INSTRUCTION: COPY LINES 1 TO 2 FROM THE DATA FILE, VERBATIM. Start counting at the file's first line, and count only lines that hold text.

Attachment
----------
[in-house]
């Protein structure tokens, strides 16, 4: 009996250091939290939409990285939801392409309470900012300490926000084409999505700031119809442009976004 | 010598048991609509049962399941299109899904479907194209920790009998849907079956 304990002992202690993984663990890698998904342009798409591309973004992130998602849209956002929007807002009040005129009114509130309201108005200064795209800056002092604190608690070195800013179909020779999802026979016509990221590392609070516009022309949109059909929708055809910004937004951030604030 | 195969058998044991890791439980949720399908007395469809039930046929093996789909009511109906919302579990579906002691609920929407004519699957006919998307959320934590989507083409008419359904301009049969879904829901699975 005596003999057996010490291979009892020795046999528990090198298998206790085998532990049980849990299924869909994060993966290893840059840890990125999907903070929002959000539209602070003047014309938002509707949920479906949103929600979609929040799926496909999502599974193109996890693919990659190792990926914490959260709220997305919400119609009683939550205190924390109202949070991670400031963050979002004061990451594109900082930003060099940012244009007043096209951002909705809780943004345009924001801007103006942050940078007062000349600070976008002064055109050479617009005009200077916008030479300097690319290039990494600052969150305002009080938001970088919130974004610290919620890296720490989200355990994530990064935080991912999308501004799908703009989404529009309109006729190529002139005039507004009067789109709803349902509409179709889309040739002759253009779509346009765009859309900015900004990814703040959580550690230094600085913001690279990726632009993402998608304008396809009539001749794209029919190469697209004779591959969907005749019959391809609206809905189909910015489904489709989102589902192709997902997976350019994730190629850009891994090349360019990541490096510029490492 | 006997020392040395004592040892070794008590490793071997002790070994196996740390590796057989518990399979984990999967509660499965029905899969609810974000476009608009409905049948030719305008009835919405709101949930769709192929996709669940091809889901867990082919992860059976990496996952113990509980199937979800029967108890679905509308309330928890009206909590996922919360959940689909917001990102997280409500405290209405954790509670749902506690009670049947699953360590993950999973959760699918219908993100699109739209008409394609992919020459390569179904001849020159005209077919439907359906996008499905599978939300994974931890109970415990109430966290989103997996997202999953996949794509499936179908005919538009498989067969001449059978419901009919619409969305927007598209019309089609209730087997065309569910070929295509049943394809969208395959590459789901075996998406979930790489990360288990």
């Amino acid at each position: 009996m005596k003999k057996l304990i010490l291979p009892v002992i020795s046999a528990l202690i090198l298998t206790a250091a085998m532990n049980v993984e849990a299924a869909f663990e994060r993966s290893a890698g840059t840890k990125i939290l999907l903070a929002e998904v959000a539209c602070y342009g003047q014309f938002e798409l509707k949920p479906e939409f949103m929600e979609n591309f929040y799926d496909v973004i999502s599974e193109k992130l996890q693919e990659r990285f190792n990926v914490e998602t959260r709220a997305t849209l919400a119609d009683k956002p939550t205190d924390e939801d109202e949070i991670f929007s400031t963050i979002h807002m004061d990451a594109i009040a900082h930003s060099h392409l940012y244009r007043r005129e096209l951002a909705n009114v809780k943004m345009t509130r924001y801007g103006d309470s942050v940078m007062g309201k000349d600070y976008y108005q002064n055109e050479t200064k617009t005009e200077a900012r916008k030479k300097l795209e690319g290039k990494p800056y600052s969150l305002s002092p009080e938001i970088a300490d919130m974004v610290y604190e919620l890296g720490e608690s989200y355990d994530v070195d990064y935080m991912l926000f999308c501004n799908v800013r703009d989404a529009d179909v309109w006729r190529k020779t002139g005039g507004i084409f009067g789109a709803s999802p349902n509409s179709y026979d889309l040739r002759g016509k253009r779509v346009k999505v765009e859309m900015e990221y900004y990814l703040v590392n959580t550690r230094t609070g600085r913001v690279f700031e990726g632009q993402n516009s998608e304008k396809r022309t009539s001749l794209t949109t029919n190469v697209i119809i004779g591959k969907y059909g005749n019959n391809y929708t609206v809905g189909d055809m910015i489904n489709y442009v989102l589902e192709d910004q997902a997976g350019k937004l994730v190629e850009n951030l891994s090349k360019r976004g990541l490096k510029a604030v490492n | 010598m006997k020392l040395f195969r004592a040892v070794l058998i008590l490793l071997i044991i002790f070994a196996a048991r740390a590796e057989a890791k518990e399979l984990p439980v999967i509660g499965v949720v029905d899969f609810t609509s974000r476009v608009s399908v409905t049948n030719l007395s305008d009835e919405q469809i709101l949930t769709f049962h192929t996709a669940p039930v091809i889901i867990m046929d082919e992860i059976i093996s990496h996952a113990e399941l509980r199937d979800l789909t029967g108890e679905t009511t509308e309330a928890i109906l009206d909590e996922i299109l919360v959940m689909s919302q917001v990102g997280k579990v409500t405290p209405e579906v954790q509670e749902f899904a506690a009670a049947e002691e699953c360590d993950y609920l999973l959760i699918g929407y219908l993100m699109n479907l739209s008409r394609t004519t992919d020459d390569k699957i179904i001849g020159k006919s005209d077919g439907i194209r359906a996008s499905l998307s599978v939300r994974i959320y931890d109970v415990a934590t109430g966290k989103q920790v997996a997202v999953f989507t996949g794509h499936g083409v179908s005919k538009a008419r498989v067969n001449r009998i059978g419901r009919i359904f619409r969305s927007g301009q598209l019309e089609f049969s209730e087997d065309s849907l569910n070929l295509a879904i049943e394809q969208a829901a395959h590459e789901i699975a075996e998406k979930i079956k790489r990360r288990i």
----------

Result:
[in-house]
């Protein structure tokens, strides 16, 4: 009996250091939290939409990285939801392409309470900012300490926000084409999505700031119809442009976004 | 010598048991609509049962399941299109899904479907194209920790009998849907079956 304990002992202690993984663990890698998904342009798409591309973004992130998602849209956002929007807002009040005129009114509130309201108005200064795209800056002092604190608690070195800013179909020779999802026979016509990221590392609070516009022309949109059909929708055809910004937004951030604030 | 195969058998044991890791439980949720399908007395469809039930046929093996789909009511109906919302579990579906002691609920929407004519699957006919998307959320934590989507083409008419359904301009049969879904829901699975 005596003999057996010490291979009892020795046999528990090198298998206790085998532990049980849990299924869909994060993966290893840059840890990125999907903070929002959000539209602070003047014309938002509707949920479906949103929600979609929040799926496909999502599974193109996890693919990659190792990926914490959260709220997305919400119609009683939550205190924390109202949070991670400031963050979002004061990451594109900082930003060099940012244009007043096209951002909705809780943004345009924001801007103006942050940078007062000349600070976008002064055109050479617009005009200077916008030479300097690319290039990494600052969150305002009080938001970088919130974004610290919620890296720490989200355990994530990064935080991912999308501004799908703009989404529009309109006729190529002139005039507004009067789109709803349902509409179709889309040739002759253009779509346009765009859309900015900004990814703040959580550690230094600085913001690279990726632009993402998608304008396809009539001749794209029919190469697209004779591959969907005749019959391809609206809905189909910015489904489709989102589902192709997902997976350019994730190629850009891994090349360019990541490096510029490492 | 006997020392040395004592040892070794008590490793071997002790070994196996740390590796057989518990399979984990999967509660499965029905899969609810974000476009608009409905049948030719305008009835919405709101949930769709192929996709669940091809889901867990082919992860059976990496996952113990509980199937979800029967108890679905509308309330928890009206909590996922919360959940689909917001990102997280409500405290209405954790509670749902506690009670049947699953360590993950999973959760699918219908993100699109739209008409394609992919020459390569179904001849020159005209077919439907359906996008499905599978939300994974931890109970415990109430966290989103997996997202999953996949794509499936179908005919538009498989067969001449059978419901009919619409969305927007598209019309089609209730087997065309569910070929295509049943394809969208395959590459789901075996998406979930790489990360288990």